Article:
Père Marie-Benoît — or Padre Benedetto, as he was known in Italy — was a big, untidy man with a sprawling beard and the brown cassock and sandals of his Capuchin order. He was wry and humorous and greatly loved by his friends. More than that, he was brave and imaginative, and spent the years of the Second World War in France and Italy leading and taking part in the rescue operations of Jews from the Nazis. With Père Marie-Benoît and Jewish Rescue, Susan Zuccotti ’79GSAS, who has written several distinguished works on the Holocaust in both countries, returns to the archives to dig out a mass of fascinating material on a man who has been neglected by historians.
Born in 1895 as Pierre Péteul to a modest family in a village near Angers in western France, Père Marie-Benoît was moved as a boy by the tales of the harsh treatment of the Catholics during the French Revolution, and by the emphasis on poverty and austerity he observed in the Capuchins. The order provided him with an education that he would not likely have received otherwise, and after he served as a volunteer stretcher bearer in the First World War, they sent him to Rome in 1922 to earn a doctorate at the Gregorian University. Mussolini and the Fascists were gaining power, and the streets rang to the sounds of marching squadristi. For the next eighteen years, he stayed on to teach young priests. When Italy declared war on France, in June 1940, he moved to Marseille, but not before witnessing the publication of the Manifesto of Racial Scientists and hearing Mussolini declare that Jews did not belong to the Italian race. Père Marie- Benoît did not see it that way. For him, these were shocking words.
The southern coast of France remained a place of relative safety for Jews even after the Germans moved south into most of what had been the nonoccupied zone in November 1942 and the Italians occupied ten French departments and the cities of Nice, Cannes, Valence, Grenoble, and Vienne. The Italians, unlike the Vichy French, did not choose to turn over their Jewish citizens and refugees to the Nazis. Officials sent from Rome to expedite deportations dragged their feet. Even so, the Jews needed hiding places and false documents, and Père Marie-Benoît set about providing them.
He was fortunate in meeting two other remarkable figures, a Russian businessman and lawyer, Joseph Bass, known to his friends as “l’hippopotame” on account of his girth, and an Italian banker and diplomat, Angelo Donati. (Whether he met and worked with the third determined saver of the Jews in the south, the Syrian writer Moussa Abadi, who had set up a similar rescue operation in Nice, Zuccotti does not say.) Between them and their helpers, the three men worked feverishly and successfully, at least until Mussolini fell at the end of July 1943. General Eisenhower had agreed to wait a few days before announcing the new Italian prime minister Pietro Badoglio’s unconditional surrender; when Ike jumped the gun, German troops poured south before there was time to make plans to get the Jews over the border into Italy. Not least of the many fascinating parts of Zuccotti’s book are her detailed descriptions of Donati’s negotiations with the Allies and the Italian government. Donati, she writes, wore many hats, as a banker, community leader, philanthropist, and man about town.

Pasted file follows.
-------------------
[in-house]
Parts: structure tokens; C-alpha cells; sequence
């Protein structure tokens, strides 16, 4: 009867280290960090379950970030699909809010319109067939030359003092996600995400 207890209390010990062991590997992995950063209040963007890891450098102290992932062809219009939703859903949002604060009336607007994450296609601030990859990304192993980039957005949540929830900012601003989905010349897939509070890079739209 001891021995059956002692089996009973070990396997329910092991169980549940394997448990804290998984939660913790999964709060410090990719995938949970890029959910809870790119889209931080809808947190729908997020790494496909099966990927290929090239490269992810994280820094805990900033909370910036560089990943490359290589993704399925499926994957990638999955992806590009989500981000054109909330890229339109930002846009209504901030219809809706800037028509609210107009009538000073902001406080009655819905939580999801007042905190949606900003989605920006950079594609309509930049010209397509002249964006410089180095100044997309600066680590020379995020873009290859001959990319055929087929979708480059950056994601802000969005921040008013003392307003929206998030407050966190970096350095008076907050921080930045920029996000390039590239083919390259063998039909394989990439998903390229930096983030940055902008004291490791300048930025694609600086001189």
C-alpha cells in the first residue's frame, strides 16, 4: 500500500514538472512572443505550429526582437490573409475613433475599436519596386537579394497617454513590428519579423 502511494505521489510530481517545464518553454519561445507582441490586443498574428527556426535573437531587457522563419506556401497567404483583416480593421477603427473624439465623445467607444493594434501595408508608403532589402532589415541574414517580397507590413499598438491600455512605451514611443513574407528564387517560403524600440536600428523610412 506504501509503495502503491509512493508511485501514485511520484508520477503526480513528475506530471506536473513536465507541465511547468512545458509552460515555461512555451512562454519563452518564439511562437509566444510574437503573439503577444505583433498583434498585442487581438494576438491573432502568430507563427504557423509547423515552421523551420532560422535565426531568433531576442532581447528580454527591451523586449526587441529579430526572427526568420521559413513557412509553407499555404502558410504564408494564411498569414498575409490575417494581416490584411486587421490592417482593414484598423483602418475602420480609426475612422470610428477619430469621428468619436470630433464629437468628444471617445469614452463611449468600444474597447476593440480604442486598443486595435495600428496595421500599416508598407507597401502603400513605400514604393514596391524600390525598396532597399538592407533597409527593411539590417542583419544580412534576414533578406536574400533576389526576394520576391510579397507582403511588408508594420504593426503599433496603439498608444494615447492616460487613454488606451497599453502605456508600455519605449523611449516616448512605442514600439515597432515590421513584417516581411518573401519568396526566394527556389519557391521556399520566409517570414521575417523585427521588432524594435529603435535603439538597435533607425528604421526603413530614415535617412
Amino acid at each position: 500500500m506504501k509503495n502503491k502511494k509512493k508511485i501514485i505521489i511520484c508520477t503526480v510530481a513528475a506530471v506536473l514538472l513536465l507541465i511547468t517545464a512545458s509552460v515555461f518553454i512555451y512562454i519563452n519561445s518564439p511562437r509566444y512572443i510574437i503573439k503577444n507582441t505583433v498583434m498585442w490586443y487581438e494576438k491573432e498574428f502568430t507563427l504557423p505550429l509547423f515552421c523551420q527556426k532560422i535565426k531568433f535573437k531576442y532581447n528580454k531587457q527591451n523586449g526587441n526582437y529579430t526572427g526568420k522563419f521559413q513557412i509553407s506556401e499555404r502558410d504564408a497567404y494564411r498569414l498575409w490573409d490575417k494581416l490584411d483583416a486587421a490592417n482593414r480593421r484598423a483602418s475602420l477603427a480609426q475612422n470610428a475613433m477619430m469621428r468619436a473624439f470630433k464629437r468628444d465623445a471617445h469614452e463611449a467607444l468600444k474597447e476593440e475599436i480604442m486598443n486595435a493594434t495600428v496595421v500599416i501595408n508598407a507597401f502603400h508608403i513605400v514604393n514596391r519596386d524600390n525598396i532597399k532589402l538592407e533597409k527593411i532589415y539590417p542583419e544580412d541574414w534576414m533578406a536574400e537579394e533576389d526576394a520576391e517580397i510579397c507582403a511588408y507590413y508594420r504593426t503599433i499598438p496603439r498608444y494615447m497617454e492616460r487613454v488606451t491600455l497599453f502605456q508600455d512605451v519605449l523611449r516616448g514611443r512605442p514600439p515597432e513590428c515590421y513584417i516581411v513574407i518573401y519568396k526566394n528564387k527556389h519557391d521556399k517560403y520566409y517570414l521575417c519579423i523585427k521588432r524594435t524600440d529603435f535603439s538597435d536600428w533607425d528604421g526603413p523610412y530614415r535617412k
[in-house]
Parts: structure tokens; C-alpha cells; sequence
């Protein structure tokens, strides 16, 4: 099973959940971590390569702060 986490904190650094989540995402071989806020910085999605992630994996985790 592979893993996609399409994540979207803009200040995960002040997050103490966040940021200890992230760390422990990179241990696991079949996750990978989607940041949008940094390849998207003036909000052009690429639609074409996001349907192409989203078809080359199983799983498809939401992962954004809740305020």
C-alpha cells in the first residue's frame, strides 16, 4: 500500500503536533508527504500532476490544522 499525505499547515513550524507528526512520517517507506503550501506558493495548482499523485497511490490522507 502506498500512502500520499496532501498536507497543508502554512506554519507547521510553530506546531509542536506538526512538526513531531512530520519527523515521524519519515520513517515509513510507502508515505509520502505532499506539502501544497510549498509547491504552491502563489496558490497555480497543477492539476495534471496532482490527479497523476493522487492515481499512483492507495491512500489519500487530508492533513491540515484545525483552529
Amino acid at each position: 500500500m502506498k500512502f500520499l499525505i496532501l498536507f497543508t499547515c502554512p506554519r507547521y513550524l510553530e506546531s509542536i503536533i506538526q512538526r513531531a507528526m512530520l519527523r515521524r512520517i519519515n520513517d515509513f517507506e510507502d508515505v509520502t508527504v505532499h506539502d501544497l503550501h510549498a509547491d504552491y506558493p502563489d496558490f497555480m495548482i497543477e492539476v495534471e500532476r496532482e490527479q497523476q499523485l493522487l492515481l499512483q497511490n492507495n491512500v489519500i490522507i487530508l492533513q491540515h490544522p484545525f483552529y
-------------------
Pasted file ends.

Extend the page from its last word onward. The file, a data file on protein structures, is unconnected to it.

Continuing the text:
By September 1943, Père Marie-Benoît was back in Rome, joining forces with DELASEM, the Delegazione per l’Assistenza degli Emigranti Ebrei, a similar Jewish rescue operation. From then until the summer of 1944, he was constantly on the move, transferring Jews from one safe house to another, delivering medicine and money and false documents. May 1944 was a lethal month: two French deserters betrayed the rescue operation to the Germans, and the Jews subsequently rounded up were on some of the last trains to Auschwitz.
Zuccotti is evenhanded — some might say generous — about the conduct of Pope Pius XII, whose attitude toward the Jews in Italy was at best ambivalent and whose public statements seldom touched on anything more specific than the need to “show compassion” toward victims of war. She was able to meet Père Marie- Benoît in 1988, and made contact with his surviving friends. In archives across Italy and France, she unearthed much information about the deals and subterfuges brokered by Père Marie-Benoît and DELASEM in their negotiations with the Vatican and the various foreign ambassadors residing within its walls, and about the gestures, for both good and ill, made by individual prelates. It is seldom an edifying story.
Père Marie-Benoît was ninety-four when he died, back in Angers, in a Capuchin home for the elderly. Much honored by the French, the Italians, and the Americans, and named a Righteous among the Nations by Yad Vashem in Jerusalem, he rose to the positions or jobs he may have wanted, and it was said that his lifelong attachment to the cause of friendship between Jews and Christians did not endear him to the Vatican or to his superiors. Zuccotti’s fine book about this modest man, who may, together with his friends, have been responsible for saving some 2,500 people from the Nazis and deportation, shows how much could have been done, had there been the political will and the courage to do it.